What did they do?

Swedish scientists measured antibiotics in surface and groundwater at the true source of these materials – near drug production facilities that supply the majority of the world's generic antibiotics.

The researchers analyzed surface waters – a sream that recieves outflow and two lakes that do not – and well water samples from six villages near Hyderabad, India, for 12 common antibiotics. These included ciproflaxin, enoacin, cetirizine, terbinafine and citalopram.

Samples were also collected from a water treatment plant that receives wastewater from 90 different drug manufacturing facilities.

What did they find?

They found shockingly high concentrations of several antibiotics and other drugs – concentrations 105 to 106 fold higher than previously reported levels from the US.
Drugs contaminated all of the wells tested. Some of the wells are currently used as drinking water sources for local villagers. The compounds ciproflaxin, enoacin, cetirizine, terbinafine and citalopram were detected at less than1 micrograms per liter (ug/L) in several of the wells.

High amounts of four antibiotics were measured in the lakes that do not take in wastewater from the sewage plant. The levels of ciprofloxacin (2.5 mg/L) and cetirizine (20 μg/L) in one of the lakes was higher than previously measured levels in the blood of people taking the medications, report the authors. This suggests there are other unknown sources – perhaps illegal dumping – of wastewater responsible for polluting the lakes.

In addition, effluents from a wastewater treatment had concentrations of ciprofloxin of 14 milligrams per liter (mg/L) and cetirizine as high as 1.2 mg/L. These concentrations are approaching therapeutic doses (concentratios that would kill some microorganisms outright). Concentration reported in the US range in the nanograms per liter (ng/L), which are one million fold less.

What does it mean?

Enormous quantities of antibiotics are released into wastewater from drug factories that manufacture the bulk of the world's pharmaceutical antibiotics. The compounds contaminated nearby surface and ground water, exposing people and aquatic wildlife to the drugs.

These levels of contamination are alarming for two reasons. First, they may adversely affect human health following exposure to contaminated water. The health effects of ongoing exposure to high concentrations of mixtures of pharmaceutical mixtures are largely unknown. This is especially true for a developing fetus, baby or child.

Second, they generate conditions that may foster development of antibiotic resistant strains of pathogens.

The authors conclude that "insufficient wastewater management in one of the world’s largest centers for bulk drug production leads to unprecedented drug contamination of surface, ground, and drinking water." They suggest that improved wastewater treatment could reduce contamination levels.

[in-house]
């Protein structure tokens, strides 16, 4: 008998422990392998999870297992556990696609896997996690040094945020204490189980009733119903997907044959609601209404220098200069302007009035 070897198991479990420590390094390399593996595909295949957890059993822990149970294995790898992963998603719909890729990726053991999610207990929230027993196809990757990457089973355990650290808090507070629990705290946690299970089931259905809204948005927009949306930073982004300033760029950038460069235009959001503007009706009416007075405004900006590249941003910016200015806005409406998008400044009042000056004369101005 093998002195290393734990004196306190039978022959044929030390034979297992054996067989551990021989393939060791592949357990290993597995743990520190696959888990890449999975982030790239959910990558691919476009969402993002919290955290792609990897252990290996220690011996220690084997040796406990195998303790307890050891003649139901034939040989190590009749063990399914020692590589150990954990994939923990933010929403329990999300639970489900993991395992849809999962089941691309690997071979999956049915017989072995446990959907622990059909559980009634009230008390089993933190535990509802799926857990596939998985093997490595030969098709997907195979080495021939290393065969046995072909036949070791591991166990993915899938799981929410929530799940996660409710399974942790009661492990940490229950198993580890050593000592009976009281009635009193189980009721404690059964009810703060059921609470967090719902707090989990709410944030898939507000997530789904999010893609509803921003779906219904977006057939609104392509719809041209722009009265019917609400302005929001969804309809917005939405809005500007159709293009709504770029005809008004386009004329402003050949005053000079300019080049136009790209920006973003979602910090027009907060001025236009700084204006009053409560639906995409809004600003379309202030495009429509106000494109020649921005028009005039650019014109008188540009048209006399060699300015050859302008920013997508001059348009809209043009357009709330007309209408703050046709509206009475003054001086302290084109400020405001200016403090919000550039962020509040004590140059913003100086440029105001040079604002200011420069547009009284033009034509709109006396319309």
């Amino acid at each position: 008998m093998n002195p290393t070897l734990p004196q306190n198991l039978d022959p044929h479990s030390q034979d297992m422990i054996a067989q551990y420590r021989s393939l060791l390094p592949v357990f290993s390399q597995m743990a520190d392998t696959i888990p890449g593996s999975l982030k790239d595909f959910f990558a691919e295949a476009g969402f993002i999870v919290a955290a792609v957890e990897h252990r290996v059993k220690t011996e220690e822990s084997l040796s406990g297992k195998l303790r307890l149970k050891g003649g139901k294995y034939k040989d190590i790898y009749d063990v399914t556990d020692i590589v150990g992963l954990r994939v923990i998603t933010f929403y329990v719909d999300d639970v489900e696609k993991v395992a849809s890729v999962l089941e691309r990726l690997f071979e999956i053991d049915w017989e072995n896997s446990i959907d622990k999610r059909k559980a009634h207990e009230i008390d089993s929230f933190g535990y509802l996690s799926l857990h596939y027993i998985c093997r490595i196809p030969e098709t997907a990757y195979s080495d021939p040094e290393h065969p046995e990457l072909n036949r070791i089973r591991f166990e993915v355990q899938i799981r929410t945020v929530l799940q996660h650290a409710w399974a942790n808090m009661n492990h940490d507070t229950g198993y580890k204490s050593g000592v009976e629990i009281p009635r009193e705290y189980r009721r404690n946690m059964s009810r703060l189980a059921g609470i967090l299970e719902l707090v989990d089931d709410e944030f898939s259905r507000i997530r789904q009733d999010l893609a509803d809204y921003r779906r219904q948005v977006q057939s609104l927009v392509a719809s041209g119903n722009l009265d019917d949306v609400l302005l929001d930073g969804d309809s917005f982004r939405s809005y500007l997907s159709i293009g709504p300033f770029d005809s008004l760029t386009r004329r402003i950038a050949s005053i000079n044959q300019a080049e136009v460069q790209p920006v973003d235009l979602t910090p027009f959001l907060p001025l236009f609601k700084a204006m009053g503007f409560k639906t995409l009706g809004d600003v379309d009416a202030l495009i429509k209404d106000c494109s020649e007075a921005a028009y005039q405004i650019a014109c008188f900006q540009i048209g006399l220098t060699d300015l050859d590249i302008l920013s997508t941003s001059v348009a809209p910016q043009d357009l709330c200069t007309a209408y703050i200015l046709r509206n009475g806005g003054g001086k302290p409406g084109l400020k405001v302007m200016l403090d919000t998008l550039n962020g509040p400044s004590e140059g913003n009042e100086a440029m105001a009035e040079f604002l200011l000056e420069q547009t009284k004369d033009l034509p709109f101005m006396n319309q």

Report Source
Fick, J, H Söderström, RH Lindberg, C Phan, M Tysklind and DGJ Larsson. Contamination of surface, ground, and drinking water from pharmaceutical production. Environmental Toxicology and Chemistry doi: .10.1897/09-073.1.


Friday, September 04, 2009

Why the Wars Roll on: Ban Campaign Money From Outside the District

by: Ralph Lopez
t r u t h o u t Perspective
September 4, 2009

As public opinion tips against the US military presence in Afghanistan, and Congress talks about "doubling down," as the pullout from Iraq is accompanied by steadily increasing violence, and talk turns to slowing or halting the pull-out, the question the anti-war public must ask itself is: What now? War funding for Iraq continues despite two consecutive Democratic majorities elected expressly to stop it. Obama's high-stakes 2008 Super Bowl ad blared "Getting Us Out of Iraq," and it worked. He was elected. But the cold hard fact seems to be emerging that, regardless of public opinion, the wars will roll on.

The occasional heroic Congress member or senator will call for a timetable, an exit plan or a halt to war funding, but despite lots of heat generated in the debate, the war bills seem to pass at the end of the day. This is because incumbents' real constituents are no longer the people who live in the district. The real power, the money which pays for television ad blitzes and the all-important donations to the local Little League, comes from far away.

Very few people know that on average 80 percent of their Congress members' and senators' campaign funds come from outside the district, and largely from outside the state. They come from industries like defense, telecommunications and financial services. What do they get for these contributions, even in cases when the Congress member votes against those contributors' positions on certain bills?

The 1976 US Supreme Court decision, Buckley v. Valeo, which equated money with "free speech," affirmed your right to buy your own congressman. But it did not explicitly affirm your right to buy mine. Since that decision, the amount of money in politics has skyrocketed and is at all-time highs. Also at record-breaking highs are the pay-offs, like bailouts for the auto and financial services industries.